Nick is the sweetest main character I’ve read in a long time. The boy is basically a hug in human form. His ADHD is spot on and I could relate to him so much, from his scattered thoughts, to his inability to concentrate (until it comes to his latest obsession), to his ability to speak before his brain catches up. When I say Nick had me laughing so much, I had to take a five minute break from reading, I’m not exaggerating. Nick’s sense of humour, his actions and reactions, are so damn hilarious. Nick is definitely one of the greatest YA protagonists out there and I can’t wait to read more about him in the sequel.

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“You’re lucky I know everything there is to know about being an Extraordinary. I’m pretty much an expert. I write fan fiction, after all. Thank god you have me.”

My other favourite character was Seth. Oh my gosh, this boy! He has a very obvious crush on Nick, but of course Nick is super oblivious. This is something Klune has always done incredibly well: the oblivious romantic interests. Nick is also in love with Seth, he’s just unable to see that, but he does wax poetically about Seth’s many virtues, especially how much Seth looks adorable in bowties.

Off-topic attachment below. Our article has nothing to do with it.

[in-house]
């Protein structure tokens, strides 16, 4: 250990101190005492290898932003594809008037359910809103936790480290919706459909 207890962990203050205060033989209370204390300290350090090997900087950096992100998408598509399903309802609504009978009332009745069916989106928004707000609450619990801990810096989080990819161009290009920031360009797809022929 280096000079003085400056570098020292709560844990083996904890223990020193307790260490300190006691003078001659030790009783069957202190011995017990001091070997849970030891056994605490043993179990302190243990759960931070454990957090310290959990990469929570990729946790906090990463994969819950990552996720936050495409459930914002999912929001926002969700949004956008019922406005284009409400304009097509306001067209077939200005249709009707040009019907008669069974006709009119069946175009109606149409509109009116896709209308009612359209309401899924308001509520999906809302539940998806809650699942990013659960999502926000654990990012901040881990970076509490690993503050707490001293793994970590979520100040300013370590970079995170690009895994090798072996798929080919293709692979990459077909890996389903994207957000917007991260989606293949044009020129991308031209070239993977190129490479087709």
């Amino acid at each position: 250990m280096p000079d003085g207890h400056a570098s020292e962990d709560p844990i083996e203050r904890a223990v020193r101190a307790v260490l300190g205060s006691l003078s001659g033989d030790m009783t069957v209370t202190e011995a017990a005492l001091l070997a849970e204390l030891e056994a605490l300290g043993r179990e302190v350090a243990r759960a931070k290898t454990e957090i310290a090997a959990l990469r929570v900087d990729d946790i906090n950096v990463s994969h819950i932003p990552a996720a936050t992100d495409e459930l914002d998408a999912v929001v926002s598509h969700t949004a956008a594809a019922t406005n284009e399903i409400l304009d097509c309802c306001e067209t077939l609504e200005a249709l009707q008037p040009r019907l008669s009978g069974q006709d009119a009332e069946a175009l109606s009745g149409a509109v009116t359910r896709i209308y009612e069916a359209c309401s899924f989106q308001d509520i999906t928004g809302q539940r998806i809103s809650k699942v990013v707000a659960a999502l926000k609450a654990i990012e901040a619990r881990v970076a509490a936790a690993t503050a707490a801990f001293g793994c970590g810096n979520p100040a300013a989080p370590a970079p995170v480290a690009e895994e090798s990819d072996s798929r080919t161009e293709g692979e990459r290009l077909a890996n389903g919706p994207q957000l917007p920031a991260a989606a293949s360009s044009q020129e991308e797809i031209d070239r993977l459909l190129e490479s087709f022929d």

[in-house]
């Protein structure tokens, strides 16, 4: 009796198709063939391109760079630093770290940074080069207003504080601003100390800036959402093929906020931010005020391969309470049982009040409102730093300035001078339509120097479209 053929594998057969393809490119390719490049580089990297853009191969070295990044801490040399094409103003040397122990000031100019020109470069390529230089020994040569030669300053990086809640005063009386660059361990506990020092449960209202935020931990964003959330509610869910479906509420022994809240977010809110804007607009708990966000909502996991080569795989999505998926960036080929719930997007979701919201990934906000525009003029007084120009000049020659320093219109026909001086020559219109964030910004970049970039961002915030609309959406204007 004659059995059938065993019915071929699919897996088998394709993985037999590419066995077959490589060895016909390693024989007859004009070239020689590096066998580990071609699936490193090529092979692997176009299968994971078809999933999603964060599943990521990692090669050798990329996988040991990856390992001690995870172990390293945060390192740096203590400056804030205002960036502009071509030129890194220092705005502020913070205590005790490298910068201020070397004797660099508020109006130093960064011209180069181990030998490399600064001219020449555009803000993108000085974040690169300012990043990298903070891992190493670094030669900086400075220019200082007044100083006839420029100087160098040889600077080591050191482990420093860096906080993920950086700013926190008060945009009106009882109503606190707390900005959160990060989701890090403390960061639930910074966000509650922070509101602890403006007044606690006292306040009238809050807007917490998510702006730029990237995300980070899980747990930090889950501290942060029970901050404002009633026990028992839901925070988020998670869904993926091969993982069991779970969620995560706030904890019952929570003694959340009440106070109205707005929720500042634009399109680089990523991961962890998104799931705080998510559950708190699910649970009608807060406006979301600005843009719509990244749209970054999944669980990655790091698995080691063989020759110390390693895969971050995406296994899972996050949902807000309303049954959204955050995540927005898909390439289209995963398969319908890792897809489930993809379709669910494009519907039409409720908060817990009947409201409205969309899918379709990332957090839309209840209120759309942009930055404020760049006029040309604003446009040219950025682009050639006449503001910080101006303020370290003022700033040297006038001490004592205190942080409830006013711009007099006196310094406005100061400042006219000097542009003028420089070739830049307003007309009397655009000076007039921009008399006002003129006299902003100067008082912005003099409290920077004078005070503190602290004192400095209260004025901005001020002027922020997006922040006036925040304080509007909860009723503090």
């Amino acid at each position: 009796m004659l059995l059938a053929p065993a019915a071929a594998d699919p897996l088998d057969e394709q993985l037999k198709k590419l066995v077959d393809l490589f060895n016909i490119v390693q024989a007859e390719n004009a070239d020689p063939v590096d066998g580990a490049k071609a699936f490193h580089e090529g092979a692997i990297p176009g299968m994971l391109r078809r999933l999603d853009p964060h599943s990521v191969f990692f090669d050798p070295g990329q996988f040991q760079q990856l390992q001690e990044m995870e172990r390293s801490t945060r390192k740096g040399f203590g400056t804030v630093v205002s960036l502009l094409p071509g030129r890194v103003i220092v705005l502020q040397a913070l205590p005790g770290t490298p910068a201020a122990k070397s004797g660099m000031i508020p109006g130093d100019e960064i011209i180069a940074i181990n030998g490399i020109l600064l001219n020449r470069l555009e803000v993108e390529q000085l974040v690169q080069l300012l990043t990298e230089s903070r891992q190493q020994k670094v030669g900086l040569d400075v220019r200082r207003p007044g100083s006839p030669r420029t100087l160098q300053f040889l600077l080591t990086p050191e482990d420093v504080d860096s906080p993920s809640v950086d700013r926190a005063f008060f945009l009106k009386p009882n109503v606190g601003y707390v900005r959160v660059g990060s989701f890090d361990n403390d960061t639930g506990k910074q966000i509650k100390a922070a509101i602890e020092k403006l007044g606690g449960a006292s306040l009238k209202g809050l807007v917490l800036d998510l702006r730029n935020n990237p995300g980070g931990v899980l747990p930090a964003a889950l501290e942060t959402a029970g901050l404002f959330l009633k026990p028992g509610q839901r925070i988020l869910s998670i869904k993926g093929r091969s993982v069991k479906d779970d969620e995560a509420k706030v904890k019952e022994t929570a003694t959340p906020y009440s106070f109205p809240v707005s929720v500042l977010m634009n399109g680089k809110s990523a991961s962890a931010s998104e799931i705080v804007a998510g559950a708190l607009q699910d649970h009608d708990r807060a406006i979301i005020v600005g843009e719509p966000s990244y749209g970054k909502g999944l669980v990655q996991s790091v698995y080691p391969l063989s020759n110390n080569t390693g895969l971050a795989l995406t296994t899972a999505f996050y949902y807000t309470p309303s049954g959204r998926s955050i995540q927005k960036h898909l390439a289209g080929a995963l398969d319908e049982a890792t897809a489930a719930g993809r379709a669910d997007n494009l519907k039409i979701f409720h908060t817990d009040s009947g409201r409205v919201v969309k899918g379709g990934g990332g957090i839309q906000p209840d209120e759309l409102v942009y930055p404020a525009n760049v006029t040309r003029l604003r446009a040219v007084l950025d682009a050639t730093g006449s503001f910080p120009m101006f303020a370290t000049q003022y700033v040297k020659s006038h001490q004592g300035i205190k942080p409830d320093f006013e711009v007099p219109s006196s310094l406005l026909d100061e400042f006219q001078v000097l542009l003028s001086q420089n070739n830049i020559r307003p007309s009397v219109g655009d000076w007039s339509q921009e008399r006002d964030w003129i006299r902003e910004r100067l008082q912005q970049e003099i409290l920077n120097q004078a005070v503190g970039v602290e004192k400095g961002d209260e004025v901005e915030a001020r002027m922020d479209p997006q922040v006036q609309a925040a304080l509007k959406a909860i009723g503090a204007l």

Among the fantastic side characters are Gibby and Jazz, two of Nick and Seth’s best friends who are also in a relationship together. These two sapphic girls are adorable and I shipped them from the first time they showed up on page. Gibby is a badass, who cuts first and asks questions later. She’s highly protective of her friends, especially Jazz, but is also secretly a romantic. Jazz used to be part of the popular crowd until she met and fell in love with Gibby, so now she spends her days with the weirdos. Jazz is so adorable and comes across as a little oblivious, but she’s actually the one who pays the most attention. And finally, there’s Owen, Nick’s sort-of-not-really ex-boyfriend who forces his presence on the group even though nobody really likes him because he’s a rich, stuck-up. But Nick can’t help but still care for him.

I’m extremely blessed to have received an advance listening copy of The Extraordinaries as well, which I devoured over two days. Michael Lesley is a fantastic narrator, and I didn’t expect anything less. Lesley has been friends with Klune for many years and has narrated quite a few of Klune’s previous novels, including my favourite the Tales from Verania series, and it’s so heartwarming to know Lesley has followed Klune on this new publishing journey. Lesley has always been an incredible narrator and he brings so much life to these lovely characters.